In the Blog
A Candidate Worth Voting For, Even If You Can’t Vote
I realize that Shameless is Canadian and very, very few of us (cough) can vote in Tuesday’s election. Having said that, that doesn’t mean that some of us (um, me?) aren’t completely and totally obsessed with it, much like our American friends. Yesterday I broke down and cried like a baby in the final ten minutes of Obama’s Closing Argument speech (he said the word “Gay” in a positive way), laughed my ass off during Obama’s Jon Stewart appearance last night (he made a joke about how sharing toys in kindergarten made him socialist), and am frantically putting together an election party (the Obama family chilli recipe!)
I’ve been tear-jerkingly, curse-word swearingly, irrationally emotionally invested in this election for well over a year now, and in the final week I’m really starting to panic. It’s foolish to believe that this election just effects Americans and not the entire world, and I think so many of us outside of the US watch in fear that, despite how well everything is going, something might go terribly wrong.
That’s why, over the next week, I propose a daily reminder to vote. Shameless is indeed Canadian, but it turns out, if my handy Google Analytics tool is correct, more than half of you out there are reading us from the US, and I’m also sure many of you are old enough to vote. Now, don’t get me wrong, it’s not that I think you’ll forget or don’t care, it’s more that I think you’ll help spread the word.
But also, there’s this:
Young voters will be vital in this election and they just happen to be notoriously apathetic. I don’t blame young voters, given that the system so often strives to disclude and ignore them, but I think for the first time in a long time there’s a candidate worth voting for.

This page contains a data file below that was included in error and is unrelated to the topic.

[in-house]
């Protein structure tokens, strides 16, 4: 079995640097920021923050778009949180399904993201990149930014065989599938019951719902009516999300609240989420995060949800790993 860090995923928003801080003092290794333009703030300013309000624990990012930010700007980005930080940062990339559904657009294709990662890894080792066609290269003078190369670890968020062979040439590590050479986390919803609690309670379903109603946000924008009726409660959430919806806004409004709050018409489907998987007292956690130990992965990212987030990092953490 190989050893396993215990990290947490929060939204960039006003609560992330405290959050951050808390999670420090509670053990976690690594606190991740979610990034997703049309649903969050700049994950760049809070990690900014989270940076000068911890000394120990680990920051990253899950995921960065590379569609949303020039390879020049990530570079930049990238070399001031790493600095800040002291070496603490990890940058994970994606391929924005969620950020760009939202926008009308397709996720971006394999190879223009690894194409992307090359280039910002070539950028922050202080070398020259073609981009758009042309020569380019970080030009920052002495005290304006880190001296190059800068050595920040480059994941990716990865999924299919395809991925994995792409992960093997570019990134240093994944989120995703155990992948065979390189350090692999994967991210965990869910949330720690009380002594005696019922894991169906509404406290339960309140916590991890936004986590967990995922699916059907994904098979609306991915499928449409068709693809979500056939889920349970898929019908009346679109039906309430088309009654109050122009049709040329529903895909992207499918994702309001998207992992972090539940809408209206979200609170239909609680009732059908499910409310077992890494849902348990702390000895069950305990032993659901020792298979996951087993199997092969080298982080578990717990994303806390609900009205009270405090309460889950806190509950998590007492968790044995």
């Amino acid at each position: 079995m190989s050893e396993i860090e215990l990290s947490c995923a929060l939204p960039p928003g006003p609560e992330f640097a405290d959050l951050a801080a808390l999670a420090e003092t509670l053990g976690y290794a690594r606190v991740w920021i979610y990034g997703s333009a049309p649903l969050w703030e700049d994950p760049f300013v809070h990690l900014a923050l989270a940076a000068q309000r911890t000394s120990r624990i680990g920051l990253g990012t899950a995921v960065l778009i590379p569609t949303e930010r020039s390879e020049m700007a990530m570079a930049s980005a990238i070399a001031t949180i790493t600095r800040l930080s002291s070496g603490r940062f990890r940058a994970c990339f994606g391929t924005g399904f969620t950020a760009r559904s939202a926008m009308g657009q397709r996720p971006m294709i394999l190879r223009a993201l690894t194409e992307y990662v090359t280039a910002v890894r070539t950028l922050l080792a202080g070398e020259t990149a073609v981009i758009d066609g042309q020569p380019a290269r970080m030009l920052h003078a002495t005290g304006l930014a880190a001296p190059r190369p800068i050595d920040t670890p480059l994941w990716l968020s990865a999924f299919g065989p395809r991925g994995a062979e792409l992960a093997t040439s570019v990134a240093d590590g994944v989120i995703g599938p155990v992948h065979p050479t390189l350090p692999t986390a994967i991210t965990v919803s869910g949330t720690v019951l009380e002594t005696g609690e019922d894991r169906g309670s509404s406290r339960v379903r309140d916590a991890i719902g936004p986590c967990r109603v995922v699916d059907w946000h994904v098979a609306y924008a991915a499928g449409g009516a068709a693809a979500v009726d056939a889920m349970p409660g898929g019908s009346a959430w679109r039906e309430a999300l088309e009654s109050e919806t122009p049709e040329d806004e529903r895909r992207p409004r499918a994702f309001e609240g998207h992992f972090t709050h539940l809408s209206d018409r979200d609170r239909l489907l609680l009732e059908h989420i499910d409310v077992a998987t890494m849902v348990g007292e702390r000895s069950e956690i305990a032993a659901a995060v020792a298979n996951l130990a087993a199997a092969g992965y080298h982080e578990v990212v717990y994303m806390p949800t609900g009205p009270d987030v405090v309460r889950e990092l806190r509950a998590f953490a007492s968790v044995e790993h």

In the past many other countries have been less than passionately interested in American politics, watching things happen like a stage play and never actually believing that it effected us all that much. I think it’s abundantly clear, with the war and the economy and a woman’s right to choose under serious threat, that that is simply not the case anymore. We have a responsibility to ensure that Barack Obama is elected, and that every voter who agrees gets out and votes on Tuesday.
The beauty of the internet is that I can let our American friends know how passionately we support his victory, and how much we want to help in any way we can.
Yes, we can argue and debate our positions passionately, but all of us must summon the strength and grace to bridge our differences and unite in common effort — black, white, Latino, Asian, Native American; Democrat, Republican; young, old; rich, poor, gay, straight; disabled or not. All of us have to come together…. in this election, we cannot afford the same political games and tactics that are being used to pit us against one another, to make us afraid of one another. The stakes are too high to divide us by class and region and background; by who we are or what we believe. Because, despite what our opponents may claim, there are no real or fake parts of this country. There is no city or town that is more pro-America than anywhere else. -Barack Obama, Canton Memorial Civic Centre, Canton, Ohio 1:17 P.M. EDT, Monday, October 27, 2008.